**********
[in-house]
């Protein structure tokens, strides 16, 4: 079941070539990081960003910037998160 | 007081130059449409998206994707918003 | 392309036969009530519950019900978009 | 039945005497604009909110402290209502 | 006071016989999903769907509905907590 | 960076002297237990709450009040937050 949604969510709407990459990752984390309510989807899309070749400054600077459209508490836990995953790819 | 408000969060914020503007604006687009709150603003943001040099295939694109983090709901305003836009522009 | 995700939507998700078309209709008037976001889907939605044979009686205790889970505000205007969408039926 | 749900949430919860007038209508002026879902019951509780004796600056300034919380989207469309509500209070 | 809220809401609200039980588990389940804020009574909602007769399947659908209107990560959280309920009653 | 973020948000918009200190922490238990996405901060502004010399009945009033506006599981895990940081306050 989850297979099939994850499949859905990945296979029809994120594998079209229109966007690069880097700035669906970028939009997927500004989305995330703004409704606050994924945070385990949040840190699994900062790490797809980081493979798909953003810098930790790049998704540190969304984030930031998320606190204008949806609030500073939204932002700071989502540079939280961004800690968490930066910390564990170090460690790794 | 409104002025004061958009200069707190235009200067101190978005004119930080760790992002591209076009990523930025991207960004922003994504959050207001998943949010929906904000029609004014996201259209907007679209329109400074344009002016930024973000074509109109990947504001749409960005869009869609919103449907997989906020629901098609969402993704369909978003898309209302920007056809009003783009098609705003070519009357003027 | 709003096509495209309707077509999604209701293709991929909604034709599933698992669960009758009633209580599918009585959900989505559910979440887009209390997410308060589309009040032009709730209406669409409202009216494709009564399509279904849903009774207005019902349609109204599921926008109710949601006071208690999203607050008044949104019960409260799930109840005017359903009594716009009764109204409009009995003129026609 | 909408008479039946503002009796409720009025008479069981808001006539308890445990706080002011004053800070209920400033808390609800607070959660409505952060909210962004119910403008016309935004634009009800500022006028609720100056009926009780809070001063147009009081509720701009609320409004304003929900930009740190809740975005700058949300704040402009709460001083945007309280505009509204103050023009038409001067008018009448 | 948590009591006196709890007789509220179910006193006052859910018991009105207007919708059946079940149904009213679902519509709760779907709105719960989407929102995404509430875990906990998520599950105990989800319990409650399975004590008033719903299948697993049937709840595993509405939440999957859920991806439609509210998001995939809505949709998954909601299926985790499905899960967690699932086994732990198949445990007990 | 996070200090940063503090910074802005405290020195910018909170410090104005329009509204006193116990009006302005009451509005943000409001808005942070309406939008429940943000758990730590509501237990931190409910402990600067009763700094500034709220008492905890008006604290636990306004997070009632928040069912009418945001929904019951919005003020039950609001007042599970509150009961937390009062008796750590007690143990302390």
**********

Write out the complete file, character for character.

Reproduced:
[in-house]
């Protein structure tokens, strides 16, 4: 079941070539990081960003910037998160 | 007081130059449409998206994707918003 | 392309036969009530519950019900978009 | 039945005497604009909110402290209502 | 006071016989999903769907509905907590 | 960076002297237990709450009040937050 949604969510709407990459990752984390309510989807899309070749400054600077459209508490836990995953790819 | 408000969060914020503007604006687009709150603003943001040099295939694109983090709901305003836009522009 | 995700939507998700078309209709008037976001889907939605044979009686205790889970505000205007969408039926 | 749900949430919860007038209508002026879902019951509780004796600056300034919380989207469309509500209070 | 809220809401609200039980588990389940804020009574909602007769399947659908209107990560959280309920009653 | 973020948000918009200190922490238990996405901060502004010399009945009033506006599981895990940081306050 989850297979099939994850499949859905990945296979029809994120594998079209229109966007690069880097700035669906970028939009997927500004989305995330703004409704606050994924945070385990949040840190699994900062790490797809980081493979798909953003810098930790790049998704540190969304984030930031998320606190204008949806609030500073939204932002700071989502540079939280961004800690968490930066910390564990170090460690790794 | 409104002025004061958009200069707190235009200067101190978005004119930080760790992002591209076009990523930025991207960004922003994504959050207001998943949010929906904000029609004014996201259209907007679209329109400074344009002016930024973000074509109109990947504001749409960005869009869609919103449907997989906020629901098609969402993704369909978003898309209302920007056809009003783009098609705003070519009357003027 | 709003096509495209309707077509999604209701293709991929909604034709599933698992669960009758009633209580599918009585959900989505559910979440887009209390997410308060589309009040032009709730209406669409409202009216494709009564399509279904849903009774207005019902349609109204599921926008109710949601006071208690999203607050008044949104019960409260799930109840005017359903009594716009009764109204409009009995003129026609 | 909408008479039946503002009796409720009025008479069981808001006539308890445990706080002011004053800070209920400033808390609800607070959660409505952060909210962004119910403008016309935004634009009800500022006028609720100056009926009780809070001063147009009081509720701009609320409004304003929900930009740190809740975005700058949300704040402009709460001083945007309280505009509204103050023009038409001067008018009448 | 948590009591006196709890007789509220179910006193006052859910018991009105207007919708059946079940149904009213679902519509709760779907709105719960989407929102995404509430875990906990998520599950105990989800319990409650399975004590008033719903299948697993049937709840595993509405939440999957859920991806439609509210998001995939809505949709998954909601299926985790499905899960967690699932086994732990198949445990007990 | 996070200090940063503090910074802005405290020195910018909170410090104005329009509204006193116990009006302005009451509005943000409001808005942070309406939008429940943000758990730590509501237990931190409910402990600067009763700094500034709220008492905890008006604290636990306004997070009632928040069912009418945001929904019951919005003020039950609001007042599970509150009961937390009062008796750590007690143990302390």